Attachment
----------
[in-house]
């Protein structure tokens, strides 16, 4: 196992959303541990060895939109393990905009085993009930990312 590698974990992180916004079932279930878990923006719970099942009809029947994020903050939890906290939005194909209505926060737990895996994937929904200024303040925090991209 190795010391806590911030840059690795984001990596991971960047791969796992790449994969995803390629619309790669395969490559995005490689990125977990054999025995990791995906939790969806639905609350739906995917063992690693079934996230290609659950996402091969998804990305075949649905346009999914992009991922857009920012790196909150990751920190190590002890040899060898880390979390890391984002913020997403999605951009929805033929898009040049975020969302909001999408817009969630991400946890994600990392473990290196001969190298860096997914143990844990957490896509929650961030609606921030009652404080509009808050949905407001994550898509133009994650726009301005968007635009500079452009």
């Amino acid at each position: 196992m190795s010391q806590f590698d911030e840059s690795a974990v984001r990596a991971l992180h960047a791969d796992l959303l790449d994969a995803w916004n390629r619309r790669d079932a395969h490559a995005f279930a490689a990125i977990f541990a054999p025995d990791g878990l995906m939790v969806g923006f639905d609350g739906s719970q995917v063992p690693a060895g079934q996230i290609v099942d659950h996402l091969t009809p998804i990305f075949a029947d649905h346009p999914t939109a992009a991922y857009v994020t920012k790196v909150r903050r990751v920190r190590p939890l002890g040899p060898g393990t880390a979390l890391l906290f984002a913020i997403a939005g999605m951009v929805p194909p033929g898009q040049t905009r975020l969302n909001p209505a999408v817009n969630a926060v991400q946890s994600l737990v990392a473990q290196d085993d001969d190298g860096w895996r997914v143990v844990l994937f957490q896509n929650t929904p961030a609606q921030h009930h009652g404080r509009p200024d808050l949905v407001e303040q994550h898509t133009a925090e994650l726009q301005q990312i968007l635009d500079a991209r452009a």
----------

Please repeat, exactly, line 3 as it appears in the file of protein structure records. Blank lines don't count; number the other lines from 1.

């Amino acid at each position: 196992m190795s010391q806590f590698d911030e840059s690795a974990v984001r990596a991971l992180h960047a791969d796992l959303l790449d994969a995803w916004n390629r619309r790669d079932a395969h490559a995005f279930a490689a990125i977990f541990a054999p025995d990791g878990l995906m939790v969806g923006f639905d609350g739906s719970q995917v063992p690693a060895g079934q996230i290609v099942d659950h996402l091969t009809p998804i990305f075949a029947d649905h346009p999914t939109a992009a991922y857009v994020t920012k790196v909150r903050r990751v920190r190590p939890l002890g040899p060898g393990t880390a979390l890391l906290f984002a913020i997403a939005g999605m951009v929805p194909p033929g898009q040049t905009r975020l969302n909001p209505a999408v817009n969630a926060v991400q946890s994600l737990v990392a473990q290196d085993d001969d190298g860096w895996r997914v143990v844990l994937f957490q896509n929650t929904p961030a609606q921030h009930h009652g404080r509009p200024d808050l949905v407001e303040q994550h898509t133009a925090e994650l726009q301005q990312i968007l635009d500079a991209r452009a």